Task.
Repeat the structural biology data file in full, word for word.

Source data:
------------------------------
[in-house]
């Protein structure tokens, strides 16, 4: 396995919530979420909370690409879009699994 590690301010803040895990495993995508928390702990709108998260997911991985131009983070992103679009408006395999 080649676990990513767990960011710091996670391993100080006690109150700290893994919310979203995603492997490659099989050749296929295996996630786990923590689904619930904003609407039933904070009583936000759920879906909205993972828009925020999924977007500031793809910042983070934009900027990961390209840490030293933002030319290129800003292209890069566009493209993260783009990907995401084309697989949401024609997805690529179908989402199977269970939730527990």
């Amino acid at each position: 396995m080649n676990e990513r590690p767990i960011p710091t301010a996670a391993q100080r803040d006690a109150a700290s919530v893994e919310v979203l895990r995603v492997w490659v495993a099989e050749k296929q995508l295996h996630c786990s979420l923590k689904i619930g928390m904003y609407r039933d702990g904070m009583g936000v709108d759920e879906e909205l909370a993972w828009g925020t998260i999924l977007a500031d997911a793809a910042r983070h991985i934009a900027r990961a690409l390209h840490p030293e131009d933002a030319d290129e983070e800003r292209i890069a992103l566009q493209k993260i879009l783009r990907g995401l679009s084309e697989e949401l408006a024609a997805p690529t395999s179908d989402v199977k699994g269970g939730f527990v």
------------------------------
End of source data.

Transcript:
[in-house]
């Protein structure tokens, strides 16, 4: 396995919530979420909370690409879009699994 590690301010803040895990495993995508928390702990709108998260997911991985131009983070992103679009408006395999 080649676990990513767990960011710091996670391993100080006690109150700290893994919310979203995603492997490659099989050749296929295996996630786990923590689904619930904003609407039933904070009583936000759920879906909205993972828009925020999924977007500031793809910042983070934009900027990961390209840490030293933002030319290129800003292209890069566009493209993260783009990907995401084309697989949401024609997805690529179908989402199977269970939730527990």
């Amino acid at each position: 396995m080649n676990e990513r590690p767990i960011p710091t301010a996670a391993q100080r803040d006690a109150a700290s919530v893994e919310v979203l895990r995603v492997w490659v495993a099989e050749k296929q995508l295996h996630c786990s979420l923590k689904i619930g928390m904003y609407r039933d702990g904070m009583g936000v709108d759920e879906e909205l909370a993972w828009g925020t998260i999924l977007a500031d997911a793809a910042r983070h991985i934009a900027r990961a690409l390209h840490p030293e131009d933002a030319d290129e983070e800003r292209i890069a992103l566009q493209k993260i879009l783009r990907g995401l679009s084309e697989e949401l408006a024609a997805p690529t395999s179908d989402v199977k699994g269970g939730f527990v």